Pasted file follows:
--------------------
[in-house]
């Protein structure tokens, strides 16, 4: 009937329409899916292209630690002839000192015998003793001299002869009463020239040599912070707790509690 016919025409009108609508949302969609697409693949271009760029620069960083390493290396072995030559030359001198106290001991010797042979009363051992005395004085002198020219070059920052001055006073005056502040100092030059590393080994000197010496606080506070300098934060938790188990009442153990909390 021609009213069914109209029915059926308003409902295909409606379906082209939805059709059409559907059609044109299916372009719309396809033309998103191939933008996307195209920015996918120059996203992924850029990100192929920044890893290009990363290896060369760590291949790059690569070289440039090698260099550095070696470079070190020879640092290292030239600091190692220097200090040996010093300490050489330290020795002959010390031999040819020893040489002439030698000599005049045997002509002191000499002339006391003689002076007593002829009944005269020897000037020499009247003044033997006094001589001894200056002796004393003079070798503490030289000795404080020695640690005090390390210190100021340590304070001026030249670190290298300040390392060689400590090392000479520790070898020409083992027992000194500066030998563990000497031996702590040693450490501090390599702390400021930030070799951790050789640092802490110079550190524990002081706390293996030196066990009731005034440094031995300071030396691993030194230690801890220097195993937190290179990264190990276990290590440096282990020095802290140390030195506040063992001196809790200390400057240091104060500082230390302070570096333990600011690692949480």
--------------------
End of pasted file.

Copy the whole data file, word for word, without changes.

[in-house]
């Protein structure tokens, strides 16, 4: 009937329409899916292209630690002839000192015998003793001299002869009463020239040599912070707790509690 016919025409009108609508949302969609697409693949271009760029620069960083390493290396072995030559030359001198106290001991010797042979009363051992005395004085002198020219070059920052001055006073005056502040100092030059590393080994000197010496606080506070300098934060938790188990009442153990909390 021609009213069914109209029915059926308003409902295909409606379906082209939805059709059409559907059609044109299916372009719309396809033309998103191939933008996307195209920015996918120059996203992924850029990100192929920044890893290009990363290896060369760590291949790059690569070289440039090698260099550095070696470079070190020879640092290292030239600091190692220097200090040996010093300490050489330290020795002959010390031999040819020893040489002439030698000599005049045997002509002191000499002339006391003689002076007593002829009944005269020897000037020499009247003044033997006094001589001894200056002796004393003079070798503490030289000795404080020695640690005090390390210190100021340590304070001026030249670190290298300040390392060689400590090392000479520790070898020409083992027992000194500066030998563990000497031996702590040693450490501090390599702390400021930030070799951790050789640092802490110079550190524990002081706390293996030196066990009731005034440094031995300071030396691993030194230690801890220097195993937190290179990264190990276990290590440096282990020095802290140390030195506040063992001196809790200390400057240091104060500082230390302070570096333990600011690692949480």